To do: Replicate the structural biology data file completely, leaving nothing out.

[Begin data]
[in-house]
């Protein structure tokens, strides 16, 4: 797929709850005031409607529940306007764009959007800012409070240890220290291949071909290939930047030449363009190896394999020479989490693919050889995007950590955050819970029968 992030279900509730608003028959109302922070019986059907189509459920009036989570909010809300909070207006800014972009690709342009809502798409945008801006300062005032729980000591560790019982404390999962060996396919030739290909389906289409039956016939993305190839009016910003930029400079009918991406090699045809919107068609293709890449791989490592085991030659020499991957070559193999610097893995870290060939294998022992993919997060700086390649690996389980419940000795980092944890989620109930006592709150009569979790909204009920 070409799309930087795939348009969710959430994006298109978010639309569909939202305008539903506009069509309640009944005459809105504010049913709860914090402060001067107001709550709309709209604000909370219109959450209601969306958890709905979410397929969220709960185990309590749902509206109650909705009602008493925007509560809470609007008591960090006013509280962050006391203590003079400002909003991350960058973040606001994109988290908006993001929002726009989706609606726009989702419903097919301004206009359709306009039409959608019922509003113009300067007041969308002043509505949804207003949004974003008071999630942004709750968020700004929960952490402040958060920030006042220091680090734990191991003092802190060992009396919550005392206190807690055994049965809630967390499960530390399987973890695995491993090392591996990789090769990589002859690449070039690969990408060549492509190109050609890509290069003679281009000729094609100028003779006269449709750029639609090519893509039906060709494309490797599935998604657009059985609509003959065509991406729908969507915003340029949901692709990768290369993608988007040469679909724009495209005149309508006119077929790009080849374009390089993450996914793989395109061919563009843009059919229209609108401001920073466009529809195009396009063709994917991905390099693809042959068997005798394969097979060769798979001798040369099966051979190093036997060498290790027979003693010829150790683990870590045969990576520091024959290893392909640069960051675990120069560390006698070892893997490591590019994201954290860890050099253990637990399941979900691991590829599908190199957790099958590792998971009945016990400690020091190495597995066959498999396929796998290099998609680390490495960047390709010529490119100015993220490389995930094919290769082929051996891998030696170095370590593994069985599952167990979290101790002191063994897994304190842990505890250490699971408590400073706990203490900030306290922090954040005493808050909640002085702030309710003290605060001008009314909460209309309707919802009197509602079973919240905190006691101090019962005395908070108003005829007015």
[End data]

[in-house]
């Protein structure tokens, strides 16, 4: 797929709850005031409607529940306007764009959007800012409070240890220290291949071909290939930047030449363009190896394999020479989490693919050889995007950590955050819970029968 992030279900509730608003028959109302922070019986059907189509459920009036989570909010809300909070207006800014972009690709342009809502798409945008801006300062005032729980000591560790019982404390999962060996396919030739290909389906289409039956016939993305190839009016910003930029400079009918991406090699045809919107068609293709890449791989490592085991030659020499991957070559193999610097893995870290060939294998022992993919997060700086390649690996389980419940000795980092944890989620109930006592709150009569979790909204009920 070409799309930087795939348009969710959430994006298109978010639309569909939202305008539903506009069509309640009944005459809105504010049913709860914090402060001067107001709550709309709209604000909370219109959450209601969306958890709905979410397929969220709960185990309590749902509206109650909705009602008493925007509560809470609007008591960090006013509280962050006391203590003079400002909003991350960058973040606001994109988290908006993001929002726009989706609606726009989702419903097919301004206009359709306009039409959608019922509003113009300067007041969308002043509505949804207003949004974003008071999630942004709750968020700004929960952490402040958060920030006042220091680090734990191991003092802190060992009396919550005392206190807690055994049965809630967390499960530390399987973890695995491993090392591996990789090769990589002859690449070039690969990408060549492509190109050609890509290069003679281009000729094609100028003779006269449709750029639609090519893509039906060709494309490797599935998604657009059985609509003959065509991406729908969507915003340029949901692709990768290369993608988007040469679909724009495209005149309508006119077929790009080849374009390089993450996914793989395109061919563009843009059919229209609108401001920073466009529809195009396009063709994917991905390099693809042959068997005798394969097979060769798979001798040369099966051979190093036997060498290790027979003693010829150790683990870590045969990576520091024959290893392909640069960051675990120069560390006698070892893997490591590019994201954290860890050099253990637990399941979900691991590829599908190199957790099958590792998971009945016990400690020091190495597995066959498999396929796998290099998609680390490495960047390709010529490119100015993220490389995930094919290769082929051996891998030696170095370590593994069985599952167990979290101790002191063994897994304190842990505890250490699971408590400073706990203490900030306290922090954040005493808050909640002085702030309710003290605060001008009314909460209309309707919802009197509602079973919240905190006691101090019962005395908070108003005829007015």